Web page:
Diversity and Bioactive Potential of Actinobacteria from Unexplored Regions of Western Ghats, India.
Cast your vote
You can rate an item by clicking the amount of stars they wish to award to this item.
When enough users have cast their vote on this item, the average rating will also be shown.
Your vote was cast
Thank you for your feedback
Thank you for your feedback
MetadataShow full item record
AbstractThe search for novel bioactive metabolites continues to be of much importance around the world for pharmaceutical, agricultural, and industrial applications. Actinobacteria constitute one of the extremely interesting groups of microorganisms widely used as important biological contributors for a wide range of novel secondary metabolites. This study focused on the assessment of antimicrobial and antioxidant activity of crude extracts of actinobacterial strains. Western Ghats of India represents unique regions of biologically diverse areas called "hot spots". A total of 32 isolates were obtained from soil samples of different forest locations of Bisle Ghat and Virjapet situated in Western Ghats of Karnataka, India. The isolates were identified as species of Streptomyces, Nocardiopsis, and Nocardioides by cultural, morphological, and molecular studies. Based on preliminary screening, seven isolates were chosen for metabolites extraction and to determine antimicrobial activity qualitatively (disc diffusion method) and quantitatively (micro dilution method) and scavenging activity against DPPH (2,2-diphenyl-1-picrylhydrazyl) and ABTS(2,2'-Azino-bis(3-ethylbenzothiazoline-6-sulfonic acid) radicals. Crude extracts of all seven isolates exhibited fairly strong antibacterial activity towards MRSA strains (MRSA ATCC 33591, MRSA ATCC NR-46071, and MRSA ATCC 46171) with MIC varying from 15.62 to 125 μg/mL, whereas showed less inhibition potential towards Gram-negative bacteria Salmonella typhi (ATCC 25241) and Escherichia coli (ATCC 11775) with MIC of 125-500 μg/mL. The isolates namely S1A, SS5, SCA35, and SCA 11 inhibited Fusariummoniliforme (MTCC 6576) to a maximum extent with MIC ranging from 62.5 to 250 μg/mL. Crude extract of SCA 11 and SCA 13 exhibited potent scavenging activities against DPPH and ABTS radicals. The results from this study suggest that actinobacterial strains of Western Ghats are an excellent source of natural antimicrobial and antioxidant compounds. Further research investigations on purification, recovery, and structural characterization of the active compounds are to be carried out.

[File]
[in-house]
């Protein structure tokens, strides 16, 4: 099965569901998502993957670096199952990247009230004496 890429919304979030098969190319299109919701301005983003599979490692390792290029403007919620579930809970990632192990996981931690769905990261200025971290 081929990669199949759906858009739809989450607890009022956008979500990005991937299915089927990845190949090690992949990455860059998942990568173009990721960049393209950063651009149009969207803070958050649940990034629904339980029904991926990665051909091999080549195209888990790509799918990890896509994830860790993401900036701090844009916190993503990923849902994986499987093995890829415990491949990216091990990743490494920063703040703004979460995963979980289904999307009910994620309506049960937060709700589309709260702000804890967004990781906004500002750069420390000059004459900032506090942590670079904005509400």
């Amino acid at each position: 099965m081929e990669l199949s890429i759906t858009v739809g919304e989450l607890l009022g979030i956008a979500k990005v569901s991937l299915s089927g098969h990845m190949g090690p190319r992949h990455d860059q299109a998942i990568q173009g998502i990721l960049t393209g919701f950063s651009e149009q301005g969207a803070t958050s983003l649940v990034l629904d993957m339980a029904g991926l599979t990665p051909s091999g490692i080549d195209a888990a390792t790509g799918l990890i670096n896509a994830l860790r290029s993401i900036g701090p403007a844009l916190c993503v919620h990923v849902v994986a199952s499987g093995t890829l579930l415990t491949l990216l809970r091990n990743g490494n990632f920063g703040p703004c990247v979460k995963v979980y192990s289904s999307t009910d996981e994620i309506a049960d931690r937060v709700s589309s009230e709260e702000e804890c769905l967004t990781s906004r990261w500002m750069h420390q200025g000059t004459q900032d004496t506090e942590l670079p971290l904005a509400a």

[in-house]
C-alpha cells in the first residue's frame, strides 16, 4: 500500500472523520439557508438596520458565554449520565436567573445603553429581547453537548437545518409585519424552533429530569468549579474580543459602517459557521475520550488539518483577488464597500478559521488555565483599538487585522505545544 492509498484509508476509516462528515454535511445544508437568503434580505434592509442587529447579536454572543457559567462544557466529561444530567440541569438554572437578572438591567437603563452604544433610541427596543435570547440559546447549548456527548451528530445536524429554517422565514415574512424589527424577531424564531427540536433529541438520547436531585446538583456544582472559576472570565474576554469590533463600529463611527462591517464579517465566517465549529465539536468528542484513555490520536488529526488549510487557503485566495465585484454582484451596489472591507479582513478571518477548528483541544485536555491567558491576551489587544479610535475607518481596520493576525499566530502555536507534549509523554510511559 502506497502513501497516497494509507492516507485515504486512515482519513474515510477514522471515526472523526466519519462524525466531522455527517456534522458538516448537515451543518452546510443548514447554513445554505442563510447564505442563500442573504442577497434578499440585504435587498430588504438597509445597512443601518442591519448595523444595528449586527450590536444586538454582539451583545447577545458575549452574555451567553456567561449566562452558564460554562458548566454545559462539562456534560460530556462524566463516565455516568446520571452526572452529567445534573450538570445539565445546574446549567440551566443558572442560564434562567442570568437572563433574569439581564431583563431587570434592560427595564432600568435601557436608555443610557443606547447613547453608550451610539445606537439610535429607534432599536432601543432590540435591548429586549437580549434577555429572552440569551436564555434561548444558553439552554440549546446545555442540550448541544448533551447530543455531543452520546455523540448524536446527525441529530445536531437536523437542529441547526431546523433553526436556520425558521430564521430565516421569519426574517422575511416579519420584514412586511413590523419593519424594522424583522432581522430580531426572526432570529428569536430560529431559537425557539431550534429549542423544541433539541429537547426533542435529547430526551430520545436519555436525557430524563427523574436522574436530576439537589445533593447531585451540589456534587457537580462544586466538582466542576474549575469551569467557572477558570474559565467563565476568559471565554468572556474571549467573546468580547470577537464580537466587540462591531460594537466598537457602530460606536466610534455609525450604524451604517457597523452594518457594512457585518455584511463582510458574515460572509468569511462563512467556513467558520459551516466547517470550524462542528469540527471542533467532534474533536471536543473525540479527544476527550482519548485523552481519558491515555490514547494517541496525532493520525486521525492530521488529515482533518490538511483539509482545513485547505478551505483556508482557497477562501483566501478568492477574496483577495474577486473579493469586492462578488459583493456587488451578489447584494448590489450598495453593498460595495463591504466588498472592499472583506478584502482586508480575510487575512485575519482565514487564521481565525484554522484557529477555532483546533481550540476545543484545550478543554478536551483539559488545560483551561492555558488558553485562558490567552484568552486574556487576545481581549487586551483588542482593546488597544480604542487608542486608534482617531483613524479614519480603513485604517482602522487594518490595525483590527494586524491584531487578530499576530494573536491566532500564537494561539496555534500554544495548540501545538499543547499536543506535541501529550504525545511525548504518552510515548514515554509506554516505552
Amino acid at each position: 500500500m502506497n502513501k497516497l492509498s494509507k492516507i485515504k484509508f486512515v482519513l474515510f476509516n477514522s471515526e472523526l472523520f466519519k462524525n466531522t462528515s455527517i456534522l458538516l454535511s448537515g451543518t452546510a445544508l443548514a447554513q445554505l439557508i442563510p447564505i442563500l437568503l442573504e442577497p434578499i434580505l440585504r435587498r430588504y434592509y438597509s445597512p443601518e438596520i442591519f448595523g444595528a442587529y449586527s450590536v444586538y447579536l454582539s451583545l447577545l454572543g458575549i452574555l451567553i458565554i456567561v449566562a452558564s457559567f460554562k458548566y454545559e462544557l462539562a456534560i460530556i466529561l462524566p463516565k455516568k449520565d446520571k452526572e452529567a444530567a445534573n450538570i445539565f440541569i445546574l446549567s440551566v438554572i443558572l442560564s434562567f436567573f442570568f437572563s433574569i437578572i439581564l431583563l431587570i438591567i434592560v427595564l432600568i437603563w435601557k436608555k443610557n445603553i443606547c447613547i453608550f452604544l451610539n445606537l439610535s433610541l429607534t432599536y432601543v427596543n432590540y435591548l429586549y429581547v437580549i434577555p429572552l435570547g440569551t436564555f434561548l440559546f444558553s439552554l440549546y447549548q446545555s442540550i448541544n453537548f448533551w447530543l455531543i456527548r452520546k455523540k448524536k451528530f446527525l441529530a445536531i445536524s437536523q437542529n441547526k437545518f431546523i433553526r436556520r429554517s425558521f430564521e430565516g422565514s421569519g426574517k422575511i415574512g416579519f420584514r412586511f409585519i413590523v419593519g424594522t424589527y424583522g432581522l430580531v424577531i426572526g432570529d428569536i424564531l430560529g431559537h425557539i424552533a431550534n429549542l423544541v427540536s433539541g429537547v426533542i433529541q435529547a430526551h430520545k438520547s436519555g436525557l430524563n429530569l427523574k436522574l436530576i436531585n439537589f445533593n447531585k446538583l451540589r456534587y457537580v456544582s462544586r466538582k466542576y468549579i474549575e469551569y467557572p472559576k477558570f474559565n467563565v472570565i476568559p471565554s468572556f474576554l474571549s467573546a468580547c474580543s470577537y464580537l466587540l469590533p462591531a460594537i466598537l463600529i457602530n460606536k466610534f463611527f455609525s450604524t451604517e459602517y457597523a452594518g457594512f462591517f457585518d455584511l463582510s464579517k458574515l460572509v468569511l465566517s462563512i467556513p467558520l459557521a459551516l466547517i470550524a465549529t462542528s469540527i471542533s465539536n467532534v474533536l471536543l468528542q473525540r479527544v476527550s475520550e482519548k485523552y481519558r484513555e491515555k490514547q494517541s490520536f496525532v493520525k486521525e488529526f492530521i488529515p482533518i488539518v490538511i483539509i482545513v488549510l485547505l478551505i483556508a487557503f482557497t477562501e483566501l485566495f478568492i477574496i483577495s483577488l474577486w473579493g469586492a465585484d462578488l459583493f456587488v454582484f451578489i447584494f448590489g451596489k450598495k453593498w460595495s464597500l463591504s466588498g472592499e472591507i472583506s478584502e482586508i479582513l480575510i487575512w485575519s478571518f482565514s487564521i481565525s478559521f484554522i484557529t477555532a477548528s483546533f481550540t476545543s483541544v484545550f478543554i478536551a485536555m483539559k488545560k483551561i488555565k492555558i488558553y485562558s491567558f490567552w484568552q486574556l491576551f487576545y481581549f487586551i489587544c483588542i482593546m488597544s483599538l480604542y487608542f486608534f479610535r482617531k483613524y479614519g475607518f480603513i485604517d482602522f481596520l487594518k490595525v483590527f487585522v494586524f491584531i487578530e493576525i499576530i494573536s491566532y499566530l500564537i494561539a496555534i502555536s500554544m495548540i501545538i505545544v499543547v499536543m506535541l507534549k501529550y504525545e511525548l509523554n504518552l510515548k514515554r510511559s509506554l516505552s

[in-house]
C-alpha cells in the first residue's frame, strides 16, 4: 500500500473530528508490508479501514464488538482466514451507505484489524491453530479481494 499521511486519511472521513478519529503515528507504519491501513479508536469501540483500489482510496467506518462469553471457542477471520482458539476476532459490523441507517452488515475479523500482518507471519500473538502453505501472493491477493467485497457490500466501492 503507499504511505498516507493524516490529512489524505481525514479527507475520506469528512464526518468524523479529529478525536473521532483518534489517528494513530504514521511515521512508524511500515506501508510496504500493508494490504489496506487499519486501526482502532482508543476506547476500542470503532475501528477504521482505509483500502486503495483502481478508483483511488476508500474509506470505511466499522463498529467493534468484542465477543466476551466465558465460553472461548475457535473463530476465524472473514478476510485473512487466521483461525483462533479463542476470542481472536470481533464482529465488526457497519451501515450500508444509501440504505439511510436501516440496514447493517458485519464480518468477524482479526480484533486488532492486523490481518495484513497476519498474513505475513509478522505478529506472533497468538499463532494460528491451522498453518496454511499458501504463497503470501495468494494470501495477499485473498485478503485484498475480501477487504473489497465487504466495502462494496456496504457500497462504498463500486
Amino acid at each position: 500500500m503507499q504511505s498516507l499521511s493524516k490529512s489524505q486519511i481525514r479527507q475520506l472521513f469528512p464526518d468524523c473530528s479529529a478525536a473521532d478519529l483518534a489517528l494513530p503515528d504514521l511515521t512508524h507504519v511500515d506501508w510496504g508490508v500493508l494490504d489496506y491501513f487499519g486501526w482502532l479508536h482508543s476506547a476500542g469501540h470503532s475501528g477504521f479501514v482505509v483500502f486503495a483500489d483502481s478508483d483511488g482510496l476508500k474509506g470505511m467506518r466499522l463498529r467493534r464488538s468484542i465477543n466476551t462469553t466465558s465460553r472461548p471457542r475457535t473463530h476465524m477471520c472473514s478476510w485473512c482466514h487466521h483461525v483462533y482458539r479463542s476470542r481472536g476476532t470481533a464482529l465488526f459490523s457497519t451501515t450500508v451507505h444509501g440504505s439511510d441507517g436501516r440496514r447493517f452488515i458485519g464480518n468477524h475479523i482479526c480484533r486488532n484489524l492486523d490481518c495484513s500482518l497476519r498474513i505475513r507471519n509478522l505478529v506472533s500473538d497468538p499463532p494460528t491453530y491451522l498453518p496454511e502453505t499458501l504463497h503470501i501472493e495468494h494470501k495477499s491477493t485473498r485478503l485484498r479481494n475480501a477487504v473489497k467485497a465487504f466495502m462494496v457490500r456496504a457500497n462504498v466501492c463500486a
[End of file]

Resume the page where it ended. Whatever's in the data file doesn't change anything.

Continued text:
CitationMicroorganisms. 2020 Feb 7;8(2). pii: microorganisms8020225. doi: 10.3390/microorganisms8020225.
AffiliationHZI,Helmholtz-Zentrum für Infektionsforschung GmbH, Inhoffenstr. 7,38124 Braunschweig, Germany.
The following license files are associated with this item:
- Creative Commons
Except where otherwise noted, this item's license is described as Attribution-NonCommercial-ShareAlike 4.0 International
- Isolation and characterization of bioactive compounds with antibacterial, antioxidant and enzyme inhibitory activities from marine-derived rare actinobacteria, Nocardiopsis sp. SCA21.
- Authors: Siddharth S, Rai V R
- Issue date: 2019 Dec
- Isolation, Identification and Evaluation of Antimicrobial Activity of Streptomyces flavogriseus, strain ACTK2 from Soil Sample of Kodagu, Karnataka State (India).
- Authors: Khandan Dezfully N, Gottravalli Ramanayaka J
- Issue date: 2015 Feb
- Antimicrobial potentiality of actinobacteria isolated from two microbiologically unexplored forest ecosystems of Northeast India.
- Authors: Das R, Romi W, Das R, Sharma HK, Thakur D
- Issue date: 2018 Jul 11
- The antimicrobial, antioxidative, anti-inflammatory activity and cytotoxicity of different fractions of four South African Bauhinia species used traditionally to treat diarrhoea.
- Authors: Ahmed AS, Elgorashi EE, Moodley N, McGaw LJ, Naidoo V, Eloff JN
- Issue date: 2012 Oct 11
- Antituberculotic activity of actinobacteria isolated from the rare habitats.
- Authors: Hussain A, Rather MA, Shah AM, Bhat ZS, Shah A, Ahmad Z, Parvaiz Hassan Q
- Issue date: 2017 Sep